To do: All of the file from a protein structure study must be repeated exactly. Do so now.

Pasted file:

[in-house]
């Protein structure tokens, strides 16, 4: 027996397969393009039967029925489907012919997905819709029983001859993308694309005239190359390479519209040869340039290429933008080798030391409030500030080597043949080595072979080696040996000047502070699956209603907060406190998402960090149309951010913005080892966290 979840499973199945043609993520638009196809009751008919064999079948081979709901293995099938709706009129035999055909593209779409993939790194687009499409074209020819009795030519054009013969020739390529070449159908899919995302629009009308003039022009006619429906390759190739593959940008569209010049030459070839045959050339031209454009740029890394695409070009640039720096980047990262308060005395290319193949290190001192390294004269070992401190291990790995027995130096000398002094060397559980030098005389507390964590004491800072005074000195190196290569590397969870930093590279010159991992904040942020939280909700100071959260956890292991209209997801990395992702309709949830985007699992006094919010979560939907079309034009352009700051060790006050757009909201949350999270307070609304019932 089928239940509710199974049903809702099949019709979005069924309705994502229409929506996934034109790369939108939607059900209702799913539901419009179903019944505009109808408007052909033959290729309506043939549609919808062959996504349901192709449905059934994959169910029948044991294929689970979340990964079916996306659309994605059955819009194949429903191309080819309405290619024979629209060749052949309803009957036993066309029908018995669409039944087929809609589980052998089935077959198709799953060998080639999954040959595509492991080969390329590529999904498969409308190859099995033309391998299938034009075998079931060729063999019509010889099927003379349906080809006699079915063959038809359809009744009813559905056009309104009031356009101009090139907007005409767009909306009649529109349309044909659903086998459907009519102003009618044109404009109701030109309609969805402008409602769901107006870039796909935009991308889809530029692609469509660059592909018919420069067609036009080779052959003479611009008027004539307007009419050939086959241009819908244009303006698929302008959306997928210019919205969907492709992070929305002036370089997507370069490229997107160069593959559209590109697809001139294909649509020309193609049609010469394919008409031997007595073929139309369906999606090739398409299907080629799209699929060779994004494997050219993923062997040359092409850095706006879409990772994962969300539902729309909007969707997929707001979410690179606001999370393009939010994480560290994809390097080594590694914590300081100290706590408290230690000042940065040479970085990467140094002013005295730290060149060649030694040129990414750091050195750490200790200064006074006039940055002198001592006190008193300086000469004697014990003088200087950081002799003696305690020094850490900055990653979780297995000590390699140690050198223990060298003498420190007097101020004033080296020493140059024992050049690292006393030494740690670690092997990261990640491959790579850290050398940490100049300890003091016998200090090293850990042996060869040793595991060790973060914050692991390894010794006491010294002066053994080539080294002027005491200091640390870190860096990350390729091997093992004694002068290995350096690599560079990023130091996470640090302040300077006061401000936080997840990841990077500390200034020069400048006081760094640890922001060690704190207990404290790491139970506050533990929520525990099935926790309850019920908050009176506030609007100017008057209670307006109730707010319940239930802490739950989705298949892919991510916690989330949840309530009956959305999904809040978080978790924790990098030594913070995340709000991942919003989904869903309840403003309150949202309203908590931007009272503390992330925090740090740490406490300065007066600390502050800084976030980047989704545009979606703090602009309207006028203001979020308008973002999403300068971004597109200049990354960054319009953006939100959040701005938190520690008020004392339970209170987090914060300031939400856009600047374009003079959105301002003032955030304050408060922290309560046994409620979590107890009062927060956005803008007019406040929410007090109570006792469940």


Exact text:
[in-house]
């Protein structure tokens, strides 16, 4: 027996397969393009039967029925489907012919997905819709029983001859993308694309005239190359390479519209040869340039290429933008080798030391409030500030080597043949080595072979080696040996000047502070699956209603907060406190998402960090149309951010913005080892966290 979840499973199945043609993520638009196809009751008919064999079948081979709901293995099938709706009129035999055909593209779409993939790194687009499409074209020819009795030519054009013969020739390529070449159908899919995302629009009308003039022009006619429906390759190739593959940008569209010049030459070839045959050339031209454009740029890394695409070009640039720096980047990262308060005395290319193949290190001192390294004269070992401190291990790995027995130096000398002094060397559980030098005389507390964590004491800072005074000195190196290569590397969870930093590279010159991992904040942020939280909700100071959260956890292991209209997801990395992702309709949830985007699992006094919010979560939907079309034009352009700051060790006050757009909201949350999270307070609304019932 089928239940509710199974049903809702099949019709979005069924309705994502229409929506996934034109790369939108939607059900209702799913539901419009179903019944505009109808408007052909033959290729309506043939549609919808062959996504349901192709449905059934994959169910029948044991294929689970979340990964079916996306659309994605059955819009194949429903191309080819309405290619024979629209060749052949309803009957036993066309029908018995669409039944087929809609589980052998089935077959198709799953060998080639999954040959595509492991080969390329590529999904498969409308190859099995033309391998299938034009075998079931060729063999019509010889099927003379349906080809006699079915063959038809359809009744009813559905056009309104009031356009101009090139907007005409767009909306009649529109349309044909659903086998459907009519102003009618044109404009109701030109309609969805402008409602769901107006870039796909935009991308889809530029692609469509660059592909018919420069067609036009080779052959003479611009008027004539307007009419050939086959241009819908244009303006698929302008959306997928210019919205969907492709992070929305002036370089997507370069490229997107160069593959559209590109697809001139294909649509020309193609049609010469394919008409031997007595073929139309369906999606090739398409299907080629799209699929060779994004494997050219993923062997040359092409850095706006879409990772994962969300539902729309909007969707997929707001979410690179606001999370393009939010994480560290994809390097080594590694914590300081100290706590408290230690000042940065040479970085990467140094002013005295730290060149060649030694040129990414750091050195750490200790200064006074006039940055002198001592006190008193300086000469004697014990003088200087950081002799003696305690020094850490900055990653979780297995000590390699140690050198223990060298003498420190007097101020004033080296020493140059024992050049690292006393030494740690670690092997990261990640491959790579850290050398940490100049300890003091016998200090090293850990042996060869040793595991060790973060914050692991390894010794006491010294002066053994080539080294002027005491200091640390870190860096990350390729091997093992004694002068290995350096690599560079990023130091996470640090302040300077006061401000936080997840990841990077500390200034020069400048006081760094640890922001060690704190207990404290790491139970506050533990929520525990099935926790309850019920908050009176506030609007100017008057209670307006109730707010319940239930802490739950989705298949892919991510916690989330949840309530009956959305999904809040978080978790924790990098030594913070995340709000991942919003989904869903309840403003309150949202309203908590931007009272503390992330925090740090740490406490300065007066600390502050800084976030980047989704545009979606703090602009309207006028203001979020308008973002999403300068971004597109200049990354960054319009953006939100959040701005938190520690008020004392339970209170987090914060300031939400856009600047374009003079959105301002003032955030304050408060922290309560046994409620979590107890009062927060956005803008007019406040929410007090109570006792469940």